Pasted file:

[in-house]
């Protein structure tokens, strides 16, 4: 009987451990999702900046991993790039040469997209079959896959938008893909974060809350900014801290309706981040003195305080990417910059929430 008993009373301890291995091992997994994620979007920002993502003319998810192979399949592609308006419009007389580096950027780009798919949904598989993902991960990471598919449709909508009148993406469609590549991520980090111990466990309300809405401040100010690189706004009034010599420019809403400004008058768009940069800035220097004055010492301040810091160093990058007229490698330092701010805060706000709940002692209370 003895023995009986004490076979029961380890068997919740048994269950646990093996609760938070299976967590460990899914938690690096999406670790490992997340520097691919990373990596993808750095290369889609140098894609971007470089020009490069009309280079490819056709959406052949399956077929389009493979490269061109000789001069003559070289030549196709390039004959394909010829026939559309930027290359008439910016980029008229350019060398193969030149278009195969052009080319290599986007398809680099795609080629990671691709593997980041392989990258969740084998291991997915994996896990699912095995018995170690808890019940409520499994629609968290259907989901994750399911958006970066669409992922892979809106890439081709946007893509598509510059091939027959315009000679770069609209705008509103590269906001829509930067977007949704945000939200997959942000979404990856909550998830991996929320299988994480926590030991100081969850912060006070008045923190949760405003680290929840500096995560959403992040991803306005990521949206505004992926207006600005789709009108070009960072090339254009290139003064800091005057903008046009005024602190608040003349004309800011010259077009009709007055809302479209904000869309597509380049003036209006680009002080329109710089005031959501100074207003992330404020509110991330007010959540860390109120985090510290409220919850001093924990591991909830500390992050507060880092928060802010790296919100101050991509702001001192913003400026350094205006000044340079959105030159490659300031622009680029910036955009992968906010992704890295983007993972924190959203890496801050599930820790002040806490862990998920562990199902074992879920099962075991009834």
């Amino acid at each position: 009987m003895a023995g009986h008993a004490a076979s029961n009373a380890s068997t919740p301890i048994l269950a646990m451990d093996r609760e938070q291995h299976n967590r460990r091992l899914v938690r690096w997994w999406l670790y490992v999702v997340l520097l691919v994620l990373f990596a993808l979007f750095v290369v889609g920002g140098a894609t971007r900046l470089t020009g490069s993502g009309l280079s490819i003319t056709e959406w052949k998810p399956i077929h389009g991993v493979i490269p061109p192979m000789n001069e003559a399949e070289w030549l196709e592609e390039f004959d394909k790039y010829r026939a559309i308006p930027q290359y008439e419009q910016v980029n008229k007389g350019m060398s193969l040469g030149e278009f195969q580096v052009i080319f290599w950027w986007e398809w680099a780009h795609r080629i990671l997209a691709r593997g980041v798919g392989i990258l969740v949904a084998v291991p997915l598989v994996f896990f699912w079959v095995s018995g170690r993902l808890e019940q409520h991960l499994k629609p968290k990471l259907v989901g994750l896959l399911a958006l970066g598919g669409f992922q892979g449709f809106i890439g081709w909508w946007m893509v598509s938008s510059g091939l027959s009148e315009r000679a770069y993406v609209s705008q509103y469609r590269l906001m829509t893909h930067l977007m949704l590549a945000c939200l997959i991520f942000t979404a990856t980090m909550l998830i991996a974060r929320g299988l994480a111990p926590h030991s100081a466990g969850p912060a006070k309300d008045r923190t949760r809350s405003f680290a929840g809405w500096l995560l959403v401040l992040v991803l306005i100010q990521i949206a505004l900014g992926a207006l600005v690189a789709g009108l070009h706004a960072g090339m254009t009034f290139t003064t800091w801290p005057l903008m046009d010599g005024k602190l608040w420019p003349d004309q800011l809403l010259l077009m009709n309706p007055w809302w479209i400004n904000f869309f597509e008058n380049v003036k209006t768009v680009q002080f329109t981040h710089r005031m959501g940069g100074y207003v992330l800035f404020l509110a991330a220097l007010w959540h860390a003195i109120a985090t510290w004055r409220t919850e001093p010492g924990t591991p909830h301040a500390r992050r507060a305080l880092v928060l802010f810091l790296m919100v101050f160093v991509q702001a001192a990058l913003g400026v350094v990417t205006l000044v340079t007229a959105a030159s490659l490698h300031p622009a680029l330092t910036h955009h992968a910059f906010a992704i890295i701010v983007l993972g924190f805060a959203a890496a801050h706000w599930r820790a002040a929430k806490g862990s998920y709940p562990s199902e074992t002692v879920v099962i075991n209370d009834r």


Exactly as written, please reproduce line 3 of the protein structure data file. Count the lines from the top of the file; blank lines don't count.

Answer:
């Amino acid at each position: 009987m003895a023995g009986h008993a004490a076979s029961n009373a380890s068997t919740p301890i048994l269950a646990m451990d093996r609760e938070q291995h299976n967590r460990r091992l899914v938690r690096w997994w999406l670790y490992v999702v997340l520097l691919v994620l990373f990596a993808l979007f750095v290369v889609g920002g140098a894609t971007r900046l470089t020009g490069s993502g009309l280079s490819i003319t056709e959406w052949k998810p399956i077929h389009g991993v493979i490269p061109p192979m000789n001069e003559a399949e070289w030549l196709e592609e390039f004959d394909k790039y010829r026939a559309i308006p930027q290359y008439e419009q910016v980029n008229k007389g350019m060398s193969l040469g030149e278009f195969q580096v052009i080319f290599w950027w986007e398809w680099a780009h795609r080629i990671l997209a691709r593997g980041v798919g392989i990258l969740v949904a084998v291991p997915l598989v994996f896990f699912w079959v095995s018995g170690r993902l808890e019940q409520h991960l499994k629609p968290k990471l259907v989901g994750l896959l399911a958006l970066g598919g669409f992922q892979g449709f809106i890439g081709w909508w946007m893509v598509s938008s510059g091939l027959s009148e315009r000679a770069y993406v609209s705008q509103y469609r590269l906001m829509t893909h930067l977007m949704l590549a945000c939200l997959i991520f942000t979404a990856t980090m909550l998830i991996a974060r929320g299988l994480a111990p926590h030991s100081a466990g969850p912060a006070k309300d008045r923190t949760r809350s405003f680290a929840g809405w500096l995560l959403v401040l992040v991803l306005i100010q990521i949206a505004l900014g992926a207006l600005v690189a789709g009108l070009h706004a960072g090339m254009t009034f290139t003064t800091w801290p005057l903008m046009d010599g005024k602190l608040w420019p003349d004309q800011l809403l010259l077009m009709n309706p007055w809302w479209i400004n904000f869309f597509e008058n380049v003036k209006t768009v680009q002080f329109t981040h710089r005031m959501g940069g100074y207003v992330l800035f404020l509110a991330a220097l007010w959540h860390a003195i109120a985090t510290w004055r409220t919850e001093p010492g924990t591991p909830h301040a500390r992050r507060a305080l880092v928060l802010f810091l790296m919100v101050f160093v991509q702001a001192a990058l913003g400026v350094v990417t205006l000044v340079t007229a959105a030159s490659l490698h300031p622009a680029l330092t910036h955009h992968a910059f906010a992704i890295i701010v983007l993972g924190f805060a959203a890496a801050h706000w599930r820790a002040a929430k806490g862990s998920y709940p562990s199902e074992t002692v879920v099962i075991n209370d009834r």